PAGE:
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The Woman Who Climbed Trees by Smriti Ravindra - A Gripping Tale of Love, Loss and Madness


The Woman Who Climbed Trees

Author: Smriti Ravindra

Genre: Fiction

Publisher: HarperCollins India

Pages: 421

MRP: Rs. 599/-


Thank you @harpercollinsin for a media copy of the book


Smriti Ravindra's debut novel The Woman Who Climbed Trees is a beautifully crafted, multi-generational saga that explores the complex lives of women in India and Nepal. Set between the 1960s to the early 2000s, the book centers around Meena, who gets married at the tender age of fourteen to Manmohan, a man eleven years her senior, and moves from her hometown in India to her husband's village in Nepal.


What ensues is a poignant tale of love, longing, grief, madness, and the unbreakable bond between mothers and daughters. Meena's trajectory from a carefree girl to a troubled woman trying desperately to hold on to her sanity is told through vivid scenes and evocative language. The writing sparkles with vivid imagery, witty dialogues, and astute social commentary. Ravindra excels in bringing alive the sights, sounds, and smells of small-town India and rural Nepal. The dichotomy between Meena's middle-class upbringing in India versus the relative hardship of village life in Nepal is striking. The author also paints a fascinating portrait of Kathmandu in the 1970s and 80s through Meena's eyes when she visits the city.



At the novel's heart lies the complex, mysterious bond between Meena and her mother Kaveri. Their relationship forms the emotional anchor of the book. Kaveri is a towering yet cryptic figure, by turns vivacious and volatile. The terra incognita of the mother-daughter relationship is explored with great sensitivity. Ravindra also deserves praise for her psychological insight into Meena's descent into madness after a series of personal tragedies. The magical realism element blurs the line between fantasy and reality. Meena's imaginary conversations with Bollywood actors and her personification of death add to the gothic nature of the narrative.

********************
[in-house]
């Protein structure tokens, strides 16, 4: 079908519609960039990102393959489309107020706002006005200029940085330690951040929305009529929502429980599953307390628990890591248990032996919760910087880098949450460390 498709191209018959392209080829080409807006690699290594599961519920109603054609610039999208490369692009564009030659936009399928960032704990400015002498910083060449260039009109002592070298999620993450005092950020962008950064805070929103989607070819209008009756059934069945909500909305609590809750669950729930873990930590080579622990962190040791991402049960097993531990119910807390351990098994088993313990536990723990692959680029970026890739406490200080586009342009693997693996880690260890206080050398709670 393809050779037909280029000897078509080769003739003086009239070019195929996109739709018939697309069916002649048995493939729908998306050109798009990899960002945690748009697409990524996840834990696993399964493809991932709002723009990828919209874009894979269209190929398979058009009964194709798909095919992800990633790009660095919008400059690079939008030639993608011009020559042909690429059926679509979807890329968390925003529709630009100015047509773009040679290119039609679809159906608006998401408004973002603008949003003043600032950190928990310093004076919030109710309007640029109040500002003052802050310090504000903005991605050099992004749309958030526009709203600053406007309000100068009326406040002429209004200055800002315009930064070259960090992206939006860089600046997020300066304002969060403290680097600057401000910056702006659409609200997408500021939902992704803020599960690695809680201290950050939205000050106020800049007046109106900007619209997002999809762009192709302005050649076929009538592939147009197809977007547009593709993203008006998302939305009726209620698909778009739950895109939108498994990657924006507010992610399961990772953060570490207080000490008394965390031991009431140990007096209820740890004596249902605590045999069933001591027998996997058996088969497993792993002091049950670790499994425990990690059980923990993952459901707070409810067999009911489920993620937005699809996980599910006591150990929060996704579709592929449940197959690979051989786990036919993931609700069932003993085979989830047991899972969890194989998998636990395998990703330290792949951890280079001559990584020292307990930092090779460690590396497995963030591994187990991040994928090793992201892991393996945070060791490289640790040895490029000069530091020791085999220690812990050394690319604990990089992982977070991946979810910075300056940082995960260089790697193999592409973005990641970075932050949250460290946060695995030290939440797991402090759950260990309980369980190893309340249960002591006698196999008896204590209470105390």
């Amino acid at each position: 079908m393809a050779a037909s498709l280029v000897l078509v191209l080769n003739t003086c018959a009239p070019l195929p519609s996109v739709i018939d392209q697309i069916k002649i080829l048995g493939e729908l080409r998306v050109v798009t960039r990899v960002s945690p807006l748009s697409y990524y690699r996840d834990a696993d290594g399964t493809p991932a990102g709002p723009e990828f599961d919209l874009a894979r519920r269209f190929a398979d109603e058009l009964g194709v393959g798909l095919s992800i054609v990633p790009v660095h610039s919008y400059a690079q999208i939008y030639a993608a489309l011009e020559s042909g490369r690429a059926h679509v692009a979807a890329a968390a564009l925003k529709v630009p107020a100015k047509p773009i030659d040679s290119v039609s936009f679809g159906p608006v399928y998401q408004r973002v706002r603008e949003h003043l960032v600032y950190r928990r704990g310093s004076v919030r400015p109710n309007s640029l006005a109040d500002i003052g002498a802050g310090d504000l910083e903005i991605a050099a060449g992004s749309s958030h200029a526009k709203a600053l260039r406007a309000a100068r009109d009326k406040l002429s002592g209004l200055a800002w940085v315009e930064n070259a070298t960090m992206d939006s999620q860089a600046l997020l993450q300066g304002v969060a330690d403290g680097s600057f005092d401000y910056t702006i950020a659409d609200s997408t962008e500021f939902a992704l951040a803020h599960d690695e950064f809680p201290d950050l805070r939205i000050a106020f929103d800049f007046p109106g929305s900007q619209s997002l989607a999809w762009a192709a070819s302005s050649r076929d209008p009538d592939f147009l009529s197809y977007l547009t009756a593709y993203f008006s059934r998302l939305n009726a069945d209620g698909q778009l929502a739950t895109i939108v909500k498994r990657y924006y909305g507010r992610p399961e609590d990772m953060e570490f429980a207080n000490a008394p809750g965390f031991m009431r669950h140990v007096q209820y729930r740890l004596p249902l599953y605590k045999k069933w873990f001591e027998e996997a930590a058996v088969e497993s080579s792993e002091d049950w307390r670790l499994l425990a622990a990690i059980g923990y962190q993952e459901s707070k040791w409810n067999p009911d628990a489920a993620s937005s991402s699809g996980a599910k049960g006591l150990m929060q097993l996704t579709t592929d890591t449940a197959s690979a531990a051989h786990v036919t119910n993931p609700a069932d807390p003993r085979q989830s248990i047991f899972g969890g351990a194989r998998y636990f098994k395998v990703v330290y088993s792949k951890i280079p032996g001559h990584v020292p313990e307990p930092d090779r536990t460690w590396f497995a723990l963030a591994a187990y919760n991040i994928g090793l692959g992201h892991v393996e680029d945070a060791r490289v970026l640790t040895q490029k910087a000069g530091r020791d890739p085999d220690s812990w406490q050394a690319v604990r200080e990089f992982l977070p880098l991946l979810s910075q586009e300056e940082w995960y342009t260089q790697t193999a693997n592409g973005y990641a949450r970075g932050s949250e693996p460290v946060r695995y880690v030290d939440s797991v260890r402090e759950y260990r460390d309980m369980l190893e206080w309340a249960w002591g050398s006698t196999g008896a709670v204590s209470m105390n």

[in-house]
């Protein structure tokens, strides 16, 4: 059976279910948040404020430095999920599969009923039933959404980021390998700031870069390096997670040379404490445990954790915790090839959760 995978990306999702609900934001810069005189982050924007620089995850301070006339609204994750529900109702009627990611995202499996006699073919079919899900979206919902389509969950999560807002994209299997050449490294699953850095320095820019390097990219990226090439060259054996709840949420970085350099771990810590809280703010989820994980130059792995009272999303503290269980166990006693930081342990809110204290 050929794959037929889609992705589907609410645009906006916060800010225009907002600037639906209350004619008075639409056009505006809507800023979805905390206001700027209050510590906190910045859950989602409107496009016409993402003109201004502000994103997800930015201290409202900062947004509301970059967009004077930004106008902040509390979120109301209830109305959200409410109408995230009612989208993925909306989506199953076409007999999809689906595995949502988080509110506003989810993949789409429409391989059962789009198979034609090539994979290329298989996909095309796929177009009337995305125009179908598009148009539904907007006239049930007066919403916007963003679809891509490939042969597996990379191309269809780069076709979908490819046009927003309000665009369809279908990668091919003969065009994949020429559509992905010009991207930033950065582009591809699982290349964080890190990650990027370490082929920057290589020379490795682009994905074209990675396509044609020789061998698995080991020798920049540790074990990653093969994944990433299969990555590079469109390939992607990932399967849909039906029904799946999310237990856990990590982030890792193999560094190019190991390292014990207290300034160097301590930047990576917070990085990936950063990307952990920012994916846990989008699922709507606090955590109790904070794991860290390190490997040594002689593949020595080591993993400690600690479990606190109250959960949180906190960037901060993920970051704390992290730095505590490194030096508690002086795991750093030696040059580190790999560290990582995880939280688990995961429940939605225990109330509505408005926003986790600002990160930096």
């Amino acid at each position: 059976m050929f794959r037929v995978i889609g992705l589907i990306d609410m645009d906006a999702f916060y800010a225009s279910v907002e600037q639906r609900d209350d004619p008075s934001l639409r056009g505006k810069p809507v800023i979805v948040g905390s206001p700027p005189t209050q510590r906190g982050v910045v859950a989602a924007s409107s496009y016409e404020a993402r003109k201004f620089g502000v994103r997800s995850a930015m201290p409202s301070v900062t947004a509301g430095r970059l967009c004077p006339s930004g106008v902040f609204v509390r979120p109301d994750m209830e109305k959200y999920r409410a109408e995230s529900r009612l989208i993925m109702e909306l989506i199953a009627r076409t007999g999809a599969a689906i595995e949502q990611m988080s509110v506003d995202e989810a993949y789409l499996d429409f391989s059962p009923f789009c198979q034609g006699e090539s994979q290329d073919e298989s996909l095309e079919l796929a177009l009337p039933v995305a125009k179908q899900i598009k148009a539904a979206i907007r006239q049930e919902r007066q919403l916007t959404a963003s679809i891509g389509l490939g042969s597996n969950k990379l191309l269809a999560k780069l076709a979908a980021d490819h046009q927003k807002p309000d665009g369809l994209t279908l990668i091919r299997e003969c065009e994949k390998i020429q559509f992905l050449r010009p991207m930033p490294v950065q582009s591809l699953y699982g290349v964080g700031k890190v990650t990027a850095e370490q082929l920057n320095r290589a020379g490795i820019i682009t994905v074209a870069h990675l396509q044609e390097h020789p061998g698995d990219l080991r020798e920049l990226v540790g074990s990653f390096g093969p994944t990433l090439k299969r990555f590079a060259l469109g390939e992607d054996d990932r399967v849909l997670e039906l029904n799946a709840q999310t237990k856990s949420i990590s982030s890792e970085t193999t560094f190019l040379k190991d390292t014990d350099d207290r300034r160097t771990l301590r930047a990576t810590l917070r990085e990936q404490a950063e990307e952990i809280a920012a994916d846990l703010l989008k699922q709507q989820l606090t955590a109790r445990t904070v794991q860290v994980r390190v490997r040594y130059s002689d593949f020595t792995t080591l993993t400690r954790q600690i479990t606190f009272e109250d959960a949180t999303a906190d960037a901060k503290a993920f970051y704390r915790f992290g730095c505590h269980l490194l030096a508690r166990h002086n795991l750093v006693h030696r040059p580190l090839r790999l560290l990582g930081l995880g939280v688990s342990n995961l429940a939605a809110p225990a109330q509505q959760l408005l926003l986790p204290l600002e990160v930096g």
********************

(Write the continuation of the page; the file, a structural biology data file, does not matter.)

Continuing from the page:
While child marriage and such customs were prelevant in India(and all over the world), it is important to note that such incidences do not happen in present times.)


The book is a potent feminist critique of patriarchy and examines how societal forces like early marriage and motherhood shape women's destinies. However, the feminism is subtle, not in-your-face, and articulated through the daily lives of Meena, Kaveri, and other female characters. The supporting characters like Meena's sisters, her best friend Sachi, and sister-in-law Kumud are well-etched out. But the two characters that stand out are Meena's sons Adi and Preeti, through whose perspectives we get glimpses into Meena's inner world.



The Woman Who Climbed Trees works well both as a family drama and a psychological study of a troubled woman sinking steadily into darkness. Smriti Ravindra's lyrical prose and deep emotional insights make this a must-read literary debut. I highly recommend it to all fiction lovers. It's one of the best Indian novels I've read recently


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